A federal judge ruled Thursday that federal prosecutors, including current Labor Secretary Alexander AcostaAlex Alexander AcostaOn The Money: Trump slams relief bill, calls on Congress to increase stimulus money | Biden faces new critical deadlines after relief package | Labor rule allows restaurants to require broader tip pooling Labor rule allows restaurants to require broader tip pooling Federal litigator files complaint alleging Labor secretary abused his authority MORE, broke the law by making a plea deal with Jeffrey Epstein — who was accused of molesting numerous girls — without conferring with his victims.
U.S. District Judge Kenneth A. Marra said prosecutors violated the Crime Victims’ Rights Act (CVRA) when they signed the plea more than a decade ago. The law guarantees victims a series of rights, including the right to confer with prosecutors.
"Under the facts of this case, once the Government failed to advise the victims about its intention to enter into the [plea agreement], a violation of the CVRA occurred," Marra wrote.
Epstein was offered a plea deal sentencing him to 13 months in jail after he was accused of sex trafficking. The deal also gave Epstein and his co-conspirators immunity from federal prosecution.
Acosta was a U.S. attorney in Miami at the time and helped negotiate the plea deal.
Thursday's ruling comes after two of Epstein's victims originally brought a lawsuit in 2008 in the Southern District of Florida, arguing that prosecutors violated the CVRA.
In the ruling, Marra wrote that in addition to concealing the plea agreement, prosecutors misled victims to "believe that federal prosecution was still a possibility."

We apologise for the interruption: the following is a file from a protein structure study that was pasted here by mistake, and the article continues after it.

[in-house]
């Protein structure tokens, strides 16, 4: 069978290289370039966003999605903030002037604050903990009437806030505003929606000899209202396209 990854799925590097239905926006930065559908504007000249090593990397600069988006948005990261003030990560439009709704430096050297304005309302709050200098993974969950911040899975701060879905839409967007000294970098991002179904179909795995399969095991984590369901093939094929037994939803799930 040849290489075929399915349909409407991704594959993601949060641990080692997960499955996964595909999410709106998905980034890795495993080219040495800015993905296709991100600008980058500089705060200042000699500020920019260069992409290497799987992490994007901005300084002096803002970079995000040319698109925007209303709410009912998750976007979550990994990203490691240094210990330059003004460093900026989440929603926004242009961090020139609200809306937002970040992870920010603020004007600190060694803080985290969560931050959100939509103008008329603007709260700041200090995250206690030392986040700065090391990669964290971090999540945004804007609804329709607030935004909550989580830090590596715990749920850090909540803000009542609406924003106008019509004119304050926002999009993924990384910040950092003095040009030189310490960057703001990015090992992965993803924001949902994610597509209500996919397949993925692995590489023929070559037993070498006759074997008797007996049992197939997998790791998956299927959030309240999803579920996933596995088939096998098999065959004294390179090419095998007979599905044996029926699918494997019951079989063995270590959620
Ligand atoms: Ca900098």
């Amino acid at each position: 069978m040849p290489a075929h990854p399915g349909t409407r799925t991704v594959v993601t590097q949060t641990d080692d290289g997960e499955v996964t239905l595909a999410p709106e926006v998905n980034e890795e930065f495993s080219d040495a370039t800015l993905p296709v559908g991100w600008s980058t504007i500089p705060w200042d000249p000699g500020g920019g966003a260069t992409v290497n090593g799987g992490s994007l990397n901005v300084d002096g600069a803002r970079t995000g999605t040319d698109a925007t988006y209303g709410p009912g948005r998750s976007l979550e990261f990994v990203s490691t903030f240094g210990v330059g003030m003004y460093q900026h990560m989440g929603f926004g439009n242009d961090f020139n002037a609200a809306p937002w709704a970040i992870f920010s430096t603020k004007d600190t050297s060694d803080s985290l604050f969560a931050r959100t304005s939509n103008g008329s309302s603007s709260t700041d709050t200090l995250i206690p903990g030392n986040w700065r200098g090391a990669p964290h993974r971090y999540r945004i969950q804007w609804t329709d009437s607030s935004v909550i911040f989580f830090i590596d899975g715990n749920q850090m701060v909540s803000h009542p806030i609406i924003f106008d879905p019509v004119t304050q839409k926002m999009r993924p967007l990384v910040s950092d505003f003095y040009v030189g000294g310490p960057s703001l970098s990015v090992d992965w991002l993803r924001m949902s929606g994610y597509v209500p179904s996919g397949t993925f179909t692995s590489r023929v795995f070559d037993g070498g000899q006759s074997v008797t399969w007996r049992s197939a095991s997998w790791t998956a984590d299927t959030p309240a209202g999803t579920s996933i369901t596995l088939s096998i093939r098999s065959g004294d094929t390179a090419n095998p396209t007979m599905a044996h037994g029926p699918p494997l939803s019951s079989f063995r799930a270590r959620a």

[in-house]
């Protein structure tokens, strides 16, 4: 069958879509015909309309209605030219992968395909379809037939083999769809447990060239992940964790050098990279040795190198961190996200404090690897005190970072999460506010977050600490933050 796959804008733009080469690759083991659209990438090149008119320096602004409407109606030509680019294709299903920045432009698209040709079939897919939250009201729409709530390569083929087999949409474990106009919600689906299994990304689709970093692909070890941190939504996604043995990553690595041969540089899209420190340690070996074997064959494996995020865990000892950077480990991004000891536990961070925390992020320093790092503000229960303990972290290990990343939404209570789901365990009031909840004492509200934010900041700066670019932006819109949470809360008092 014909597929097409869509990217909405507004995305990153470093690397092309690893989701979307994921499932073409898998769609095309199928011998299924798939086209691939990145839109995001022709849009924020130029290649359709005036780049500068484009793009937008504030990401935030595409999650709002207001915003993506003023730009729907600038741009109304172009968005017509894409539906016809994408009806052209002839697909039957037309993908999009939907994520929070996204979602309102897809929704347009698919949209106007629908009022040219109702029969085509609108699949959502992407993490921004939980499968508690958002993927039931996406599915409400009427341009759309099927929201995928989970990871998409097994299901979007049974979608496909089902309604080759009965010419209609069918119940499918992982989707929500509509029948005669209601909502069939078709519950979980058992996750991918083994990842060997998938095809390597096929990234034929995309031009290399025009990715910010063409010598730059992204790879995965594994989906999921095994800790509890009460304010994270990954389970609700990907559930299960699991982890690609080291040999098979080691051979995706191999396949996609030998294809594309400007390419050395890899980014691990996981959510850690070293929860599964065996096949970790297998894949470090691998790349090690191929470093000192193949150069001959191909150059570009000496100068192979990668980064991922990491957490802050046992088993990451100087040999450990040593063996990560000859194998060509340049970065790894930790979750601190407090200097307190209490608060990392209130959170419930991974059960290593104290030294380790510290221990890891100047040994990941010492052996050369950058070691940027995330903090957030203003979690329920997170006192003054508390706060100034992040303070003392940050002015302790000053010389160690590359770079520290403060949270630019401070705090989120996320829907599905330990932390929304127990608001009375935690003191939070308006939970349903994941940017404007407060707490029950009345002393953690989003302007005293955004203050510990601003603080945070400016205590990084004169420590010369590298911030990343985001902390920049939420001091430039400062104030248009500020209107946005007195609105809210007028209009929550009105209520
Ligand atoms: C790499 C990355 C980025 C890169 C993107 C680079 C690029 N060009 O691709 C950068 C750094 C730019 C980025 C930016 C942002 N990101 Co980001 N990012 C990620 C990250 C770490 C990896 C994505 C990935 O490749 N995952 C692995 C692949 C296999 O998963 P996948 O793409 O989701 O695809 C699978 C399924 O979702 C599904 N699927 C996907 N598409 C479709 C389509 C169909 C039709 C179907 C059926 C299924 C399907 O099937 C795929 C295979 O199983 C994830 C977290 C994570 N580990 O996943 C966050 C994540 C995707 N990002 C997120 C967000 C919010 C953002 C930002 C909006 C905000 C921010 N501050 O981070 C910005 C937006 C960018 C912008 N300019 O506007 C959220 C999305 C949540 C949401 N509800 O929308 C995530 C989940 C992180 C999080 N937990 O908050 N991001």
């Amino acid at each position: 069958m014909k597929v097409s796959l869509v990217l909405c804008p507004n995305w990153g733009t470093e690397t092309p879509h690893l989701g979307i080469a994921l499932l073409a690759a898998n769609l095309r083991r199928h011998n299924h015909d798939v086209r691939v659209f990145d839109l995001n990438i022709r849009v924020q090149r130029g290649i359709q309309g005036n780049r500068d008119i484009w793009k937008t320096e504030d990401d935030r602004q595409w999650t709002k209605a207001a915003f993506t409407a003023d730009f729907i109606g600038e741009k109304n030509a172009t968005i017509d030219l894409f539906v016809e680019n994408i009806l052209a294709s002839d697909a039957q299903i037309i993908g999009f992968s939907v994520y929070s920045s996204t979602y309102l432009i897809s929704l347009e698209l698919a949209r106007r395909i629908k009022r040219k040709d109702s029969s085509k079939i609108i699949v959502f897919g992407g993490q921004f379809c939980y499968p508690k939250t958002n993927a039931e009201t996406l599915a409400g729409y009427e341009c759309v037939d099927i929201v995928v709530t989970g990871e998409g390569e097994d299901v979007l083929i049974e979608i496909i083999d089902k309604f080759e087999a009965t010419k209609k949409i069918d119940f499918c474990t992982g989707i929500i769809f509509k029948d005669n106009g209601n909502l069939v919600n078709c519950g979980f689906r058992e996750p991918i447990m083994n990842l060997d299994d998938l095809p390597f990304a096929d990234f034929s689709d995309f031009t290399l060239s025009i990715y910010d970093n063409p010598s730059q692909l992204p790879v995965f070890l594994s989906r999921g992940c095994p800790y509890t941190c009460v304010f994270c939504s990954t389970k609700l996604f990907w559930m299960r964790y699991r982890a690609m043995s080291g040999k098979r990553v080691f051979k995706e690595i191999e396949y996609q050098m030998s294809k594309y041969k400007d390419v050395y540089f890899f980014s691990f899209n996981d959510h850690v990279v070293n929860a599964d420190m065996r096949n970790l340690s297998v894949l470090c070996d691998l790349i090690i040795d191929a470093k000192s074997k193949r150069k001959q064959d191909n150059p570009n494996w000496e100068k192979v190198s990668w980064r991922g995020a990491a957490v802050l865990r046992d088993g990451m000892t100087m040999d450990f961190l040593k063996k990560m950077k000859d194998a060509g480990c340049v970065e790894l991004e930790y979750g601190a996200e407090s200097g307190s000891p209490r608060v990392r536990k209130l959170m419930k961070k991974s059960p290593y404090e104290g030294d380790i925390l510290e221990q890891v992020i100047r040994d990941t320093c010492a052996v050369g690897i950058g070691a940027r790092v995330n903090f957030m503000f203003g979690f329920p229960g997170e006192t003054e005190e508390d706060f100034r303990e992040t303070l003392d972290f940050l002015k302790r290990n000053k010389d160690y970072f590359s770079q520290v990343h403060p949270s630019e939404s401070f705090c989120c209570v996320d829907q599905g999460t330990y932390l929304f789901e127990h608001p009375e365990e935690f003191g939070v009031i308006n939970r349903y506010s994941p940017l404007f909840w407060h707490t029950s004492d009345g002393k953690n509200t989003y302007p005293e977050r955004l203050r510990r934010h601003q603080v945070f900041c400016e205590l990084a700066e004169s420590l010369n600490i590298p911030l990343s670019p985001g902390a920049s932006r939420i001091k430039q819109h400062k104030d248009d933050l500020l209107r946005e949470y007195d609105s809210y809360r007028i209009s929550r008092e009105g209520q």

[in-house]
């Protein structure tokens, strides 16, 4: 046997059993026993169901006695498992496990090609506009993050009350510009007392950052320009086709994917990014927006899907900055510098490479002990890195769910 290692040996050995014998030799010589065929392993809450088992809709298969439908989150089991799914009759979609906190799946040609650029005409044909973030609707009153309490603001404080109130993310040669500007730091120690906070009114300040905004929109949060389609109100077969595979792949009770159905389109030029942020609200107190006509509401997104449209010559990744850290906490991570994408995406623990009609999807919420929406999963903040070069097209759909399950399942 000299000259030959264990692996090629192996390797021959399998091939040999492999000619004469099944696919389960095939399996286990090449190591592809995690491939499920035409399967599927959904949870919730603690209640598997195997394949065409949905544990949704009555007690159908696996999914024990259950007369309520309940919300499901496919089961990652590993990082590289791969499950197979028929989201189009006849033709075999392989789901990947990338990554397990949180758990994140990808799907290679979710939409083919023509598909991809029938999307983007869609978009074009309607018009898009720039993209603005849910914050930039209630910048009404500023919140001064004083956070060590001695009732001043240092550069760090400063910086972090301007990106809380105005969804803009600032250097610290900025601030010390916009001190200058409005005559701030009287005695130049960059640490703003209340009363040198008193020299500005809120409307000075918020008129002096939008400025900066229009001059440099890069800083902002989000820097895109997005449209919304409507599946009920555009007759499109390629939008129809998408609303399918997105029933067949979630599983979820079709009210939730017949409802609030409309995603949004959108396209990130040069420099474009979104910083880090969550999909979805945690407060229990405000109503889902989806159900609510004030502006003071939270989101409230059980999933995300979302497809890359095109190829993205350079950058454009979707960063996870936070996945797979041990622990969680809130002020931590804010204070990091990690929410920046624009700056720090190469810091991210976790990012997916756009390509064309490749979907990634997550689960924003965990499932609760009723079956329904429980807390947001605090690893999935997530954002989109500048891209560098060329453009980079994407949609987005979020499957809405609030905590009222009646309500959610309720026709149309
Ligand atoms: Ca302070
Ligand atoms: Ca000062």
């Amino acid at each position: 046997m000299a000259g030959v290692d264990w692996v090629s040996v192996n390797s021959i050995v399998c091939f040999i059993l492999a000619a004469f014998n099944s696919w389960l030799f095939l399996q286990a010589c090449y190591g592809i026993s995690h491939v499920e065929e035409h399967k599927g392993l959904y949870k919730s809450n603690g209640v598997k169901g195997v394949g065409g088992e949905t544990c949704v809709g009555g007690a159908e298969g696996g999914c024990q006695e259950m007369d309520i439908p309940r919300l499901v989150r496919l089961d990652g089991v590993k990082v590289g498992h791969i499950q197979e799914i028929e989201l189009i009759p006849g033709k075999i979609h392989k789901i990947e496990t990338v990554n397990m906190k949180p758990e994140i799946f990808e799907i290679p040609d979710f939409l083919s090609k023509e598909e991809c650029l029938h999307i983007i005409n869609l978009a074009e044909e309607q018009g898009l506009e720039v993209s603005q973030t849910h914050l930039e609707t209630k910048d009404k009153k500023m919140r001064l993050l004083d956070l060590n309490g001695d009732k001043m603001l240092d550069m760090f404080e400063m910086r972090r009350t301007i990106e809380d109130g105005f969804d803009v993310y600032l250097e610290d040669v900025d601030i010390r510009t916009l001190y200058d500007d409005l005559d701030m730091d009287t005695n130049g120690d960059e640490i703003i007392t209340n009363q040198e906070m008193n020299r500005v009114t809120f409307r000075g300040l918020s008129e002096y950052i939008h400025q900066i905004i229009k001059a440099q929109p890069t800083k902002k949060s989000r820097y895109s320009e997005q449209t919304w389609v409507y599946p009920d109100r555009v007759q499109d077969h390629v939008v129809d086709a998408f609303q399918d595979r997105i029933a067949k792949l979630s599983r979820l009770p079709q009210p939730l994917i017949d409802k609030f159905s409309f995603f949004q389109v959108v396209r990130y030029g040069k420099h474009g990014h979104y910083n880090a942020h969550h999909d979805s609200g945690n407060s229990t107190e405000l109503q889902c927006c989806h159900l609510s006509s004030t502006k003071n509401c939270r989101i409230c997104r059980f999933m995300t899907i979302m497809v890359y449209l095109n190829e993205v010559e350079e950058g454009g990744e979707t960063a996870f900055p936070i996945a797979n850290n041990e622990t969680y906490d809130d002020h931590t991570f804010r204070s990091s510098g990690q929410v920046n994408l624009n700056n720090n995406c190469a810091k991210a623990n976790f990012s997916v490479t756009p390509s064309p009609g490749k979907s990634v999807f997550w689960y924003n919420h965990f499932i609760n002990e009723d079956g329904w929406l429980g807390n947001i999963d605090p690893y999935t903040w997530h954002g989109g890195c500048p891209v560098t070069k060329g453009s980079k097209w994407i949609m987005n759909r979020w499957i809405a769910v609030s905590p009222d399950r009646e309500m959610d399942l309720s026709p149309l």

"When the Government gives information to victims, it cannot be misleading," Marra wrote. "While the Government spent untold hours negotiating the terms and implications of the NPA with Epstein’s attorneys, scant information was shared with victims. Instead, the victims were told to be 'patient' while the investigation proceeded."
The ruling comes after the Miami Herald reported a three-part series last year detailing the agreement between prosecutors and Epstein's attorneys.
The Department of Justice has since launched an investigation into prosecutors' handling of the deal.
Brad Edwards, an attorney based in Fort Lauderdale who originally brought the case, told the Herald he was thrilled with Thursday’s ruling but added that he was “bitter” that it took 11 years to arrive at the decision.
“The Government aligned themselves with Epstein, working against his victims, for 11 years. Yes, this is a huge victory, but to make his victims suffer for 11 years, this should not have happened. Instead of admitting what they did, and doing the right thing, they spent 11 years fighting these girls," Edwards said.